Politics

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WVXU politics reporter Howard Wilkinson talked with News Director Maryanne Zeleznik Monday morning about tomorrow's Super Tuesday primaries and whether or not Ohio Gov. John Kasich has any chance of making progress in his long-shot bid for the Republican presidential nomination. 

  It’s really hard to deny now that, believe it or not, Donald Trump may be unstoppable in his march to the Republican presidential nomination.

Ohio’s governor, John Kasich, one of the five GOP contenders still standing, doesn’t think so, but it is really very hard to see the narrow path Kasich will have to trod to supplant Trump when the Republicans meet in Cleveland in July for their presidential nominating convention.

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As the strangest presidential primary race in recent memory continues and we head into Super Tuesday, Political Junkie Ken Rudin and WVXU political reporter Howard Wilkinson join us to discuss the latest news in the Republican and Democratic contests.

Former Democratic governor Ted Strickland and Republican incumbent Rob Portman are in a virtual tie for Ohio's U.S. Senate seat, according to a Quinnipiac University poll released Wednesday.

The same poll shows that Ohio Gov. John Kasich, if he becomes the Republican presidential nominee, would easily defeat either former Secretary of State Hillary Clinton or Vermont Sen. Bernie Sanders in Ohio, a crucial swing state in this fall’s presidential election.

  John Kasich - who was re-elected as Ohio's governor  in 2014 with 64 percent of the vote - is trailing Republican front-runner Donald Trump by five percentage points among likely Ohio GOP primary voters, according to a poll released Tuesday morning by Quinnipiac University.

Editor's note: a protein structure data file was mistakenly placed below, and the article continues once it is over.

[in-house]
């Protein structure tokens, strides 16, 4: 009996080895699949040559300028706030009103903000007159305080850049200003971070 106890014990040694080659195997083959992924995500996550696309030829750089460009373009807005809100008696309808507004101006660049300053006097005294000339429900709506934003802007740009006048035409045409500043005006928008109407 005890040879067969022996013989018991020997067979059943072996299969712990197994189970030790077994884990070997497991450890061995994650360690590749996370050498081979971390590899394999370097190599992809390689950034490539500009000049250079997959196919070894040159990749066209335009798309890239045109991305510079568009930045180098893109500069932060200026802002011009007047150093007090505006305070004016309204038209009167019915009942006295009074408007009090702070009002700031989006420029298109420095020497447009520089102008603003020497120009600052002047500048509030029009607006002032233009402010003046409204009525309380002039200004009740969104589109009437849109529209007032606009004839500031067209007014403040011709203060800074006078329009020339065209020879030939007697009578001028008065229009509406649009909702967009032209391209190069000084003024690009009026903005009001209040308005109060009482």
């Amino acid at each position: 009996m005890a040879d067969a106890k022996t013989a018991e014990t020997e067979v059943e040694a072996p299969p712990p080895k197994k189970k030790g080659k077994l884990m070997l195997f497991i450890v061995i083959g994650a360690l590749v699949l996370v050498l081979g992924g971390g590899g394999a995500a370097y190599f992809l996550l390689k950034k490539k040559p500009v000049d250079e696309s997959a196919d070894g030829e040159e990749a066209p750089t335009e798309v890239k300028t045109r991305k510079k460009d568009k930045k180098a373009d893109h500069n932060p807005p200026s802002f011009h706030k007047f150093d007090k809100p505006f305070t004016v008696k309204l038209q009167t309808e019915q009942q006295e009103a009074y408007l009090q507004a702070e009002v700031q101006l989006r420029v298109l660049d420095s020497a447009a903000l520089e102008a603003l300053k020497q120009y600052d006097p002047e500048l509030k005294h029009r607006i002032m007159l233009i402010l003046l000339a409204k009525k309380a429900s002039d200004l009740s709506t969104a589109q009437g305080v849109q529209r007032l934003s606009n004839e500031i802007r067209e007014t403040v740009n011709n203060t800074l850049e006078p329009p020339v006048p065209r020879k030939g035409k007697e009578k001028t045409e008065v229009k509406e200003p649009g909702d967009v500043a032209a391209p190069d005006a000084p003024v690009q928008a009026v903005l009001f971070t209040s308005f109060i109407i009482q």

The Quinnipiac Poll had Trump with 31 percent support among Ohio Republicans, compared to 26 percent for Kasich. 

WVXU politics reporter Howard Wilkinson spoke with news director Maryanne Zeleznik this morning about Ohio Gov. John Kasich's fifth place finish in South Carolina. Kasich is staying in the race, but he must start winning state primaries, Wilkinson said.

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  For their book, “Running for Office: Why Young Americans are Turned Off to PoliticsJennifer Lawless and Richard Fox asked more than 4,000 young Americans if they were interested in running for office one day. Eighty-nine percent of respondents said no. So what drives someone to run for political office at a time in their life when most of their peers are focusing their time and energy on building their careers and starting families?

Wednesday marks the first of 27 days of early voting before Ohio's March 15th primary election.

Ohio's 88 county boards of elections can begin mailing out absentee ballots to those who have applied for them; and voters can cast ballots at specific times at board of election offices.

Because this is a presidential primary election for both Republicans and Democrats, election officials like Sherry Poland, Hamilton County's elections director, are preparing for large numbers of early voters.

Well, no need for John Kasich to pack his bags, come home and go back to his day job as Ohio’s governor.

He had a very respectable second-place finish in New Hampshire last Tuesday, even though his 16 percent of the vote was less than half of that of the 600-pound gorilla in the room, Donald Trump.

Democratic voters in the 31st Ohio House District have no less than six candidates from which to choose to replace incumbent Democrat Denise Driehaus, who is term-limited out of the Ohio House this year.

There is but one lone Republican on the primary ballot.

This should tell you something about the 31st – it is a heavily Democratic district.

In fact, the 31st Ohio House District was something of a gift that the Ohio Apportionment Board, controlled by Republicans, gave Democrats after the legislative district were re-drawn following the 2010 Census.

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